Sundance Review: ‘Toe to Toe’ Shoots and Misses Wide


In general, I have a rule about walking out of movies. I just don’t do it. For some reason I have always held tight to the belief that it is respectful to the filmmaker — especially in an environment such as Sundance — to give the movie its fair shake. This rule brought much pain to my life last year, with films such as Downloading Nancy and Funny Games leaving me on the edge of despair, yearning to rip my eyes from my skull. And while writer/director Emily Abt’s melodramatic soap opera Toe to Toe didn’t have me reaching for acid to pour on my face, it will go down as the first film of Sundance 2009 that had me eying both my watch and the exit door.

Set in suburban Washington D.C., Toe to Toe follows two teens from completely different sides of the tracks. There is the young African American girl, Tosha, who has fought long and hard to rise above her impoverished life to get educated, attend a great prep school and hopefully make it into Princeton and out of the ghetto. On the other side is Jesse, the spoiled rotten, promiscuous white girl with mommy abandonment issues and a real taste for danger. Their relationship begins as a friendly one, both girls competing hard on the school’s lacrosse team and finding isolation in different forms off the field. Driven by their individual needs — Tosha’s need for a way out and Jesse’s desperate need for attention — the girls’ friendship quickly, and almost arbitrarily, erodes away to reveal a collision course that involves dirty dancing, locker room fellatio and extrapolating of commonly cliché cultural divides.

Furthermore, the story is abysmally slow, wobbling drunkenly along, forcing its characters into sometimes irrelevant and often forced situations so as to beat us over the head with their character flaws. Most notable are the flaws in Jesse’s character, which are illustrated through several scenes in which she parties hard and seduces every last boy in her school. At one point she even goes as far as to hump a tree, no joke. The story is also broken up with a few unnecessarily long scenes showcasing Washington D.C.’s Go-Go scene. An hour after the film I am still trying to figure out why we needed two extended scenes of this kind, neither of which did a whole lot to move the story along. And that is where the film’s greatest problem lies, in the fact that it was working with an overwhelmingly subpar script. No great performances or hyper-active music video montage moments could have saved this movie from being anything more than an insufferable bore.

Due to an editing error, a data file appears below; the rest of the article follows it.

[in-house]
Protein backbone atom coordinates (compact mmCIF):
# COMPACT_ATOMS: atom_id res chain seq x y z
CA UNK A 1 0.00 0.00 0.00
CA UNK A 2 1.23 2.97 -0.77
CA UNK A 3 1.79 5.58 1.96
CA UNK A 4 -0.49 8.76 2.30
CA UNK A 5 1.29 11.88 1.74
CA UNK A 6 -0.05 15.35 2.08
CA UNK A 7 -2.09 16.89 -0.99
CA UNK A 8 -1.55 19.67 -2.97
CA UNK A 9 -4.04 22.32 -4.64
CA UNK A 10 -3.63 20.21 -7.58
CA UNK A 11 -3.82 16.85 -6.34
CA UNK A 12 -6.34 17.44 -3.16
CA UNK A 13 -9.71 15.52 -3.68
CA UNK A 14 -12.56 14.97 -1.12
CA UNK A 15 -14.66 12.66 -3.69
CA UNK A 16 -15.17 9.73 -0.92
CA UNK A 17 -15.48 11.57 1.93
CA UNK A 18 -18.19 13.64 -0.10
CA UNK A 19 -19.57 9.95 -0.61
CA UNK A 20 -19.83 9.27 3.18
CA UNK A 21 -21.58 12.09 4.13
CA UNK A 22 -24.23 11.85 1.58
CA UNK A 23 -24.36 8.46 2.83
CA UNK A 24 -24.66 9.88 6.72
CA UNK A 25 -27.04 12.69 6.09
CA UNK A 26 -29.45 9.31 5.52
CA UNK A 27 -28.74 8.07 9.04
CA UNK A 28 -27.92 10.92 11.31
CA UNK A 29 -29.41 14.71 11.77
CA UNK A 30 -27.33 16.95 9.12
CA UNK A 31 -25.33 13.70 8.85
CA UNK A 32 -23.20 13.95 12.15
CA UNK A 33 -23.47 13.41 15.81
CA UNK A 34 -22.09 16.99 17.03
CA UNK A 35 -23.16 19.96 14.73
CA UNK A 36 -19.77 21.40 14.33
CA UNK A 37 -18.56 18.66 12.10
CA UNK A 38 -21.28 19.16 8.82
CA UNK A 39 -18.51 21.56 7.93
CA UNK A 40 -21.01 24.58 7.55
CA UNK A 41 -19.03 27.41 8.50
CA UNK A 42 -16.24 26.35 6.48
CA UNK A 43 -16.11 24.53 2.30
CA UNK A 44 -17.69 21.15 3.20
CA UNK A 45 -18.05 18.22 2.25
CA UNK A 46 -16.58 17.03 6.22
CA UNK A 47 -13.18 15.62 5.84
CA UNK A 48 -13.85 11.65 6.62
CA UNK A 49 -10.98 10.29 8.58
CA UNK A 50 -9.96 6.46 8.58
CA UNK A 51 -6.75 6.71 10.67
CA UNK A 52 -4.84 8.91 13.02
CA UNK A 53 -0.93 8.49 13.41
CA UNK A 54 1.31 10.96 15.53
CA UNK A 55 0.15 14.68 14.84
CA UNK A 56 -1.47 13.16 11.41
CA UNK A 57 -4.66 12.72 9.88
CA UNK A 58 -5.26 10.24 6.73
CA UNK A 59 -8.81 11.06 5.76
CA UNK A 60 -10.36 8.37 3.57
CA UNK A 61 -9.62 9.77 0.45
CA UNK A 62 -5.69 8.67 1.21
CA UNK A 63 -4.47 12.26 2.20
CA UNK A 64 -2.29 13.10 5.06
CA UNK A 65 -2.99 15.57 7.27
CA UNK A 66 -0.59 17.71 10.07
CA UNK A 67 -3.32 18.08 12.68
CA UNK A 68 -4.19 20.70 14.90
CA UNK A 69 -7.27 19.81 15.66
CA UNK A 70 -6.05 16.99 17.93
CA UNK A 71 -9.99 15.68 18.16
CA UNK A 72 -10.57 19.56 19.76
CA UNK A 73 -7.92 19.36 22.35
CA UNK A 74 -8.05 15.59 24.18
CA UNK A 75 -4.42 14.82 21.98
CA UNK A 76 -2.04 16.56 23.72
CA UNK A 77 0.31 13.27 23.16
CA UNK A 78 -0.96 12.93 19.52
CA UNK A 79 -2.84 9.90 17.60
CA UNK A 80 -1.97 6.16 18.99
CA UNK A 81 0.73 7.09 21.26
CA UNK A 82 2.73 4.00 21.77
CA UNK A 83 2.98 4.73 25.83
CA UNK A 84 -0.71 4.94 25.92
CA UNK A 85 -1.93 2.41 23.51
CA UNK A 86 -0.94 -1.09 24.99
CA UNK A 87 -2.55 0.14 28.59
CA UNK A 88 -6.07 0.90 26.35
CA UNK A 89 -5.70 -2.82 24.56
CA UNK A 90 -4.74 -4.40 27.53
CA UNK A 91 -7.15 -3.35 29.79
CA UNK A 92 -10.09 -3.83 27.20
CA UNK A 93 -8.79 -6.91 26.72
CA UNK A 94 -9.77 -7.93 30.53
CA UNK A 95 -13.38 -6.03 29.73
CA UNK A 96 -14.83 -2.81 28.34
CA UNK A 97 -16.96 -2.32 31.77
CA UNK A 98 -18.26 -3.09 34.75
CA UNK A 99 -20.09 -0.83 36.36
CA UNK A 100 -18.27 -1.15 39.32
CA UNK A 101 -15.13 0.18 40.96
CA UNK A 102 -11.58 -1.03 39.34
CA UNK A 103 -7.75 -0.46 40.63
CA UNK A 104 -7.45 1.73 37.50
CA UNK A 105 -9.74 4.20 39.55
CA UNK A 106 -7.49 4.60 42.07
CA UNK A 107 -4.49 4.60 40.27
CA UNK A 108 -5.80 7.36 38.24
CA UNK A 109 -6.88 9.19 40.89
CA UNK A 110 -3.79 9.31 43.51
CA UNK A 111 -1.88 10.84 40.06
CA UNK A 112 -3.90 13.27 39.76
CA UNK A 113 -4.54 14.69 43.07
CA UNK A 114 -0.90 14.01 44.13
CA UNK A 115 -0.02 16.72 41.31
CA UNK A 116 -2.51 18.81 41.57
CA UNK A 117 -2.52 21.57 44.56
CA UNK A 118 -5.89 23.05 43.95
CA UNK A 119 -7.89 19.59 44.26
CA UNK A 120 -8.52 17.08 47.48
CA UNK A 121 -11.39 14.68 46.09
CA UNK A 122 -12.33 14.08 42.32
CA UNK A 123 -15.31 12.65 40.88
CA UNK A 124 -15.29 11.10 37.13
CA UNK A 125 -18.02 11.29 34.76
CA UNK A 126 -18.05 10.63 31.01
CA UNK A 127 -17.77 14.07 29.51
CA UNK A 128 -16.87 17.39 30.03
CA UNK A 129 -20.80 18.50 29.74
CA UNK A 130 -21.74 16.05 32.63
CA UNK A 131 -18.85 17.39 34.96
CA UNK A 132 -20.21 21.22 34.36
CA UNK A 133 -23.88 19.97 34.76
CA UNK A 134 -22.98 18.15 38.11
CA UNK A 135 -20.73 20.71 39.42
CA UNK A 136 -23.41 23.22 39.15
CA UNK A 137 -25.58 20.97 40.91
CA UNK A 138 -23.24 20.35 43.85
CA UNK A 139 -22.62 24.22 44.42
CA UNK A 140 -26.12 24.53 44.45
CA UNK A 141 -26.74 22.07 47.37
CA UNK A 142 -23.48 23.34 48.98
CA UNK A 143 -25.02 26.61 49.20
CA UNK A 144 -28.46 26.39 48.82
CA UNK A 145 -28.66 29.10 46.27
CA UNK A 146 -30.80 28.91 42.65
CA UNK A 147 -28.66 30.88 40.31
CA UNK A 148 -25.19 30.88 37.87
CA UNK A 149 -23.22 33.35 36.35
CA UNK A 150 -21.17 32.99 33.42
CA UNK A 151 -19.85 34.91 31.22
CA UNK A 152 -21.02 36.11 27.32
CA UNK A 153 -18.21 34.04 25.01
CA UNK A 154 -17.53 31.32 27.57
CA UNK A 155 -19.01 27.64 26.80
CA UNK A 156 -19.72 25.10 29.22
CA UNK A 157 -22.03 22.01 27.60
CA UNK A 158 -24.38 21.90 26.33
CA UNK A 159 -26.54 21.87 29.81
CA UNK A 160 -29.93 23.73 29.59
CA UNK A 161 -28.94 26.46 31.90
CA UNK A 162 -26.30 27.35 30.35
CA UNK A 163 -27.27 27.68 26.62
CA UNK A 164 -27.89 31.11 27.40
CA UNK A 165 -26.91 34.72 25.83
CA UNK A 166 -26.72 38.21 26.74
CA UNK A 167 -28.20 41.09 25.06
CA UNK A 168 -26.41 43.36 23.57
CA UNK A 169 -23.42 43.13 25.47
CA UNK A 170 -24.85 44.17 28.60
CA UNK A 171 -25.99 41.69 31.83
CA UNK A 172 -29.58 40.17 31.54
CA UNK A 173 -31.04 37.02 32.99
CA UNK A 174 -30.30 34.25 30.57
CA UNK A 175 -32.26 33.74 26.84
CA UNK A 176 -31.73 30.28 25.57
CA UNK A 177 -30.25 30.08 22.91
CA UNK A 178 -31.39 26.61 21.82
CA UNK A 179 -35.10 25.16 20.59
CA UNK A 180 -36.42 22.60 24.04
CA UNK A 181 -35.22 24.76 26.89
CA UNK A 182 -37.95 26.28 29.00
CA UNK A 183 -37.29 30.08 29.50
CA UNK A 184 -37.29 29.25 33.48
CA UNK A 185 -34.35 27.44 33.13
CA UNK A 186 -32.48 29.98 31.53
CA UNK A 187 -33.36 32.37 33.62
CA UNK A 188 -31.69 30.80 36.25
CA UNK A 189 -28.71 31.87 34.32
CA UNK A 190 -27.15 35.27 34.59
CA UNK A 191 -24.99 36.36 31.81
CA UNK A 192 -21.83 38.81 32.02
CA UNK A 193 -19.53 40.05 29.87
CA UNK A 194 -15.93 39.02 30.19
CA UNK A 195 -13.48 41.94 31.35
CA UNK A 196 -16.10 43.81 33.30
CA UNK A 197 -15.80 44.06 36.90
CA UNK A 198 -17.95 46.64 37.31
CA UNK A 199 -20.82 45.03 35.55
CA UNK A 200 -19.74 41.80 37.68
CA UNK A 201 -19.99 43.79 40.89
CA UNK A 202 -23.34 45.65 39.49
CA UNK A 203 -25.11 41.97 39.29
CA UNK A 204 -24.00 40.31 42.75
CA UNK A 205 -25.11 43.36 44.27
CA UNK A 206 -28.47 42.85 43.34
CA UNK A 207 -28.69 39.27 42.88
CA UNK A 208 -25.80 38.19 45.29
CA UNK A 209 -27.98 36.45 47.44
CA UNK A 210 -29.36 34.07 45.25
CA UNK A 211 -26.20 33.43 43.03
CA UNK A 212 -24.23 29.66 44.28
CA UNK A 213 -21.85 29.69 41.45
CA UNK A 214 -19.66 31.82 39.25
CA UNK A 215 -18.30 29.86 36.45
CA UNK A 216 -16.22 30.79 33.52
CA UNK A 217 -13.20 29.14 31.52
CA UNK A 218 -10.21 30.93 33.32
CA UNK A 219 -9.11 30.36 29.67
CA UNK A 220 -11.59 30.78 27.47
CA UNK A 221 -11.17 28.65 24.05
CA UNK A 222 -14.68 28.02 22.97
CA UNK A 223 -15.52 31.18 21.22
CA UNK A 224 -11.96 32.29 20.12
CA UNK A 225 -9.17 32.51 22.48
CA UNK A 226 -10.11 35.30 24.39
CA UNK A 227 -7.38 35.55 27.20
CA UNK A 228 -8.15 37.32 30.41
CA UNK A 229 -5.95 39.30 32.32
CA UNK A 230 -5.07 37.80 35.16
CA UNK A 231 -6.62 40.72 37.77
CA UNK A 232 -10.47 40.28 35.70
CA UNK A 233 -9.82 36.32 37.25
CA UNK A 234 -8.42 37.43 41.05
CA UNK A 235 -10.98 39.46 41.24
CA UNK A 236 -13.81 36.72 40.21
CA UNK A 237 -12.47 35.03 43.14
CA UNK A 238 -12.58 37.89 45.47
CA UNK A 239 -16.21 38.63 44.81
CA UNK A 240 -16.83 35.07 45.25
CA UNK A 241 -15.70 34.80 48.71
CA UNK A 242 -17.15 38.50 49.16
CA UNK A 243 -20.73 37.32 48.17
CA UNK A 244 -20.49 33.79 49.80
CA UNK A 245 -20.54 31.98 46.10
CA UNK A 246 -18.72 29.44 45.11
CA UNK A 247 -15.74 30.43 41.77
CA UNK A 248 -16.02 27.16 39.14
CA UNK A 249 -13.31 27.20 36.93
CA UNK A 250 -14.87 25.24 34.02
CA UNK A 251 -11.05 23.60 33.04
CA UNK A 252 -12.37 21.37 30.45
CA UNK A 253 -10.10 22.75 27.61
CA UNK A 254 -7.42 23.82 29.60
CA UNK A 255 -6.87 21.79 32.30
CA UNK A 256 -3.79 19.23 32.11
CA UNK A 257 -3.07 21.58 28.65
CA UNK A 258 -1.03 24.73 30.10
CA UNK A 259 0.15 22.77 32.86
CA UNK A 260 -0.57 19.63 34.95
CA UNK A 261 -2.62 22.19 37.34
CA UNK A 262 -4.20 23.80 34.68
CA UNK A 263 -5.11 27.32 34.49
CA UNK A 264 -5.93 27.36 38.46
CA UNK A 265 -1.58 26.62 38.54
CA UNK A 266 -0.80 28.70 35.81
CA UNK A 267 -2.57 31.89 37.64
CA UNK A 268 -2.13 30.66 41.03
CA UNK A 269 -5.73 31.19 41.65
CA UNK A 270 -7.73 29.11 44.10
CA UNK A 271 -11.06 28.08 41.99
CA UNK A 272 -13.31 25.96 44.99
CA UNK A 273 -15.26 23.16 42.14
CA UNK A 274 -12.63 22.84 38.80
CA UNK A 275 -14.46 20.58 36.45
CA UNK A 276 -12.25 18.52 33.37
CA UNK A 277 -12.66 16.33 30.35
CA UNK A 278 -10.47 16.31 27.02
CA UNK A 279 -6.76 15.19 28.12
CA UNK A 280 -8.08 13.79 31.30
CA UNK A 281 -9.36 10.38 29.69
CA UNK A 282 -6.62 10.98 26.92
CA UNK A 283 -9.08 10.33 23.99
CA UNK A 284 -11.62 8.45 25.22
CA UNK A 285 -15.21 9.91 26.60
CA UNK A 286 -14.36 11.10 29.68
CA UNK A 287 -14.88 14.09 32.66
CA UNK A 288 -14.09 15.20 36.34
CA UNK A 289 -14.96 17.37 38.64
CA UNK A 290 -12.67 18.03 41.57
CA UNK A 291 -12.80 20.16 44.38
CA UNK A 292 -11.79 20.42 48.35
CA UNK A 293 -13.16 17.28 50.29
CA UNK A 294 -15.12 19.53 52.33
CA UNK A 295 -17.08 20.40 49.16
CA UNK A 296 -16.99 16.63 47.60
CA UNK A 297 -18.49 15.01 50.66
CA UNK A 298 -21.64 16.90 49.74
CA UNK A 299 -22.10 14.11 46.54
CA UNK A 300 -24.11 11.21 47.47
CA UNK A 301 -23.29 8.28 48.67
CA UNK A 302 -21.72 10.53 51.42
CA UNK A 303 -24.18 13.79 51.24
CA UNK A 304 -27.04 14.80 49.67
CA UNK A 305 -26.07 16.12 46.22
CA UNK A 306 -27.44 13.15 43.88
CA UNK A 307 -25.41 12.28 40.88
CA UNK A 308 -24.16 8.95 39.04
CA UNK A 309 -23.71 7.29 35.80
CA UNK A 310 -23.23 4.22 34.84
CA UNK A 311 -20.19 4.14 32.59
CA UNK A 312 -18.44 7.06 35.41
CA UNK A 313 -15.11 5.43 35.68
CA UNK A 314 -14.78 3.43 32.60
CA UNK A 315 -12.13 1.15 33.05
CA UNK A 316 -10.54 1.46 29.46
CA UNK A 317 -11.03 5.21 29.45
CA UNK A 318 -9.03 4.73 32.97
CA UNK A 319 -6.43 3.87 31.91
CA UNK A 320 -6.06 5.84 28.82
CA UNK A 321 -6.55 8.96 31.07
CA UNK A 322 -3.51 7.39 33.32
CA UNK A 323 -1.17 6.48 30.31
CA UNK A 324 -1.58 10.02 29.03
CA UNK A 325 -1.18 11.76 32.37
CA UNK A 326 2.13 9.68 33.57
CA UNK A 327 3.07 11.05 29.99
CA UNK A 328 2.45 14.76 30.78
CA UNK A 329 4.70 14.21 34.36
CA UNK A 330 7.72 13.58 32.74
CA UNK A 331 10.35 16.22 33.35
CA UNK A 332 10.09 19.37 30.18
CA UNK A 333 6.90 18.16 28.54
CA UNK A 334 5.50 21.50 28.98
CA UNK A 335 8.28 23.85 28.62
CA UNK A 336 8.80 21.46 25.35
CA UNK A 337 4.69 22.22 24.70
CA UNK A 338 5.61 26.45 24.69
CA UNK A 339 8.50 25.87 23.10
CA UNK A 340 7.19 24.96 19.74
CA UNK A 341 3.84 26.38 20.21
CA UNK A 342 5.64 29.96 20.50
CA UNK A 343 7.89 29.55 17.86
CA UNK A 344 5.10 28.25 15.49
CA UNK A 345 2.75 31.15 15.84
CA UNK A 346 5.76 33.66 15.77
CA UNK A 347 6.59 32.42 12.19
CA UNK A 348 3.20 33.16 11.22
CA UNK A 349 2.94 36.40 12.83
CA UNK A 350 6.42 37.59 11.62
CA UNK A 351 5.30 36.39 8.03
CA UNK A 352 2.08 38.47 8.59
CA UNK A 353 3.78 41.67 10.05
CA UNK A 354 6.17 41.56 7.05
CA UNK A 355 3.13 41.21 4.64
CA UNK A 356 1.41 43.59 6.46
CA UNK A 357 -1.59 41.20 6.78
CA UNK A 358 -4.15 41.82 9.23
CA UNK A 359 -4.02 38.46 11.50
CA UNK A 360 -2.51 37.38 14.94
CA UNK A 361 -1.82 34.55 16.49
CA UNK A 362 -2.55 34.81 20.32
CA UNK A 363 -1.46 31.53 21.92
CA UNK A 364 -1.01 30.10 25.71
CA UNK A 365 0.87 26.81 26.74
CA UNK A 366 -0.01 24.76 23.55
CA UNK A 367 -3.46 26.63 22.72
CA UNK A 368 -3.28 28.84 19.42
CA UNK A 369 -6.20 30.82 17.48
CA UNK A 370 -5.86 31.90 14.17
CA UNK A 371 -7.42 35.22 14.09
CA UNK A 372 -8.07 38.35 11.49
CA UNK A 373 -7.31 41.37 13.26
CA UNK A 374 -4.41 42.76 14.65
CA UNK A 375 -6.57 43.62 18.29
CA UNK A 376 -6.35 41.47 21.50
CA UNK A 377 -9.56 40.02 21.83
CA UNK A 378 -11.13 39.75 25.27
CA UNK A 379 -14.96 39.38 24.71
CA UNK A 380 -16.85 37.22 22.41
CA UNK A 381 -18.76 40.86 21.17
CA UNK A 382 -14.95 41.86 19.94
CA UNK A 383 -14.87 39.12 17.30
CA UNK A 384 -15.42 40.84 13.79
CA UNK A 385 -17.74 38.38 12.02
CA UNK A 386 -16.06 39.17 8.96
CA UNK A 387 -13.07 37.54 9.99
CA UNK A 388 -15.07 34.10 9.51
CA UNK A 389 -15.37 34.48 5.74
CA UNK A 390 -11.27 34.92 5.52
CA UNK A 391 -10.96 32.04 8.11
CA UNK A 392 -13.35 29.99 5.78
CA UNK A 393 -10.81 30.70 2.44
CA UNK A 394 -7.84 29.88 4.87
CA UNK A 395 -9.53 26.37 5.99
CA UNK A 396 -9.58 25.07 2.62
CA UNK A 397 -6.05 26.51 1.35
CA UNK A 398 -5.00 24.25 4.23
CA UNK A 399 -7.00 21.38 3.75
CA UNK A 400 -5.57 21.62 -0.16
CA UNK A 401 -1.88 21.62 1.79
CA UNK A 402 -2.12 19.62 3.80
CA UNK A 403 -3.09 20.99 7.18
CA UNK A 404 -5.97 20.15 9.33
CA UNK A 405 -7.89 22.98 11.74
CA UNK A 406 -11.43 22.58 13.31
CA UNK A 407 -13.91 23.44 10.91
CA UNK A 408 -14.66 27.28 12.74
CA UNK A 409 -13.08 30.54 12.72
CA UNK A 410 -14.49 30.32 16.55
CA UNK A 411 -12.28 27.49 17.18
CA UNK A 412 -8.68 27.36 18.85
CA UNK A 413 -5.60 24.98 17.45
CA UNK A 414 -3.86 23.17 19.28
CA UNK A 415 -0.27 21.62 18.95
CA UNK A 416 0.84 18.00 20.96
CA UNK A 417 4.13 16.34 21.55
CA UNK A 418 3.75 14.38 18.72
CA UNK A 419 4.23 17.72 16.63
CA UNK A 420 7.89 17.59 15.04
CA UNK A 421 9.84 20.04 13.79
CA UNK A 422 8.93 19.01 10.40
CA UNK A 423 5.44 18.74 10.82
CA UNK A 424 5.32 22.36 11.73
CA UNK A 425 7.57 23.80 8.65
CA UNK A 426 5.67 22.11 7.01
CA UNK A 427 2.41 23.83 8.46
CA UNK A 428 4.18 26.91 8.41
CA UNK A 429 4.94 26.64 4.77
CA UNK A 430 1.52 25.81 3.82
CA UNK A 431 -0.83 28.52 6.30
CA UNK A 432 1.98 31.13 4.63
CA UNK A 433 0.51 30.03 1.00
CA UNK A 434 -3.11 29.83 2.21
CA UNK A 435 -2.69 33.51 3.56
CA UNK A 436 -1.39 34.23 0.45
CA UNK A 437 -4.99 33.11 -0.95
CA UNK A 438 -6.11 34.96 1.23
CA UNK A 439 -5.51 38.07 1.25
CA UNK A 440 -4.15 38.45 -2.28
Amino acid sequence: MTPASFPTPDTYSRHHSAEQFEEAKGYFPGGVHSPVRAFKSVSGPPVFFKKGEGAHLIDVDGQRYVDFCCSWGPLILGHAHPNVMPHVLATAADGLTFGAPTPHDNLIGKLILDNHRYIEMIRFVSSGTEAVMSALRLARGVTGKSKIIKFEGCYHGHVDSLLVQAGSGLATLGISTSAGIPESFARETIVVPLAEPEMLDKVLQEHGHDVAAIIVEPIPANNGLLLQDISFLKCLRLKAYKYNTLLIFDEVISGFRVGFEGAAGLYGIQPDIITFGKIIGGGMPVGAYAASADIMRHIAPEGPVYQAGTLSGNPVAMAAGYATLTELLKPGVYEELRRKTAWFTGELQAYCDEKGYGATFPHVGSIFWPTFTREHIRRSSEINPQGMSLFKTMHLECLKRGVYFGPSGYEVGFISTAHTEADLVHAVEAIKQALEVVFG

But then again, it’s not for lack of trying. Sonequa Martin, who plays Tosha, is clearly a level or two above the material that she was working with in this film. Her earnest performance leads me to believe that with a project with more substance, she could really shine. Louisa Krouse, who you might remember from the sexyish thriller The Babysitters, gives it her all as well in the role of Jesse. She belts out the tears, turns up the heat in the sexy moments and has one of the most compelling lonely girl faces that I’ve ever seen. But it just isn’t enough to save this film from itself.

In the end this movie is the first huge disappointment of the ’09 festival. I went in expecting a potentially upbeat rivalry movie set against the backdrop of the fiercely competitive world of prep school lacrosse. And from the film’s opening credit sequence, I was led to believe that I would get just that. Unfortunately the film’s story begins unraveling in minute five and never corrects its own destructive course. All I am left with is the hope that these two young actresses will move on and find another project down the road that is actually worthy of their acting abilities.

Grade: D

Neil Miller is the Founder and Publisher of Film School Rejects. For almost a decade, he has been talking movies on television, the radio, and the Internet. As of yet, no one has stopped him.

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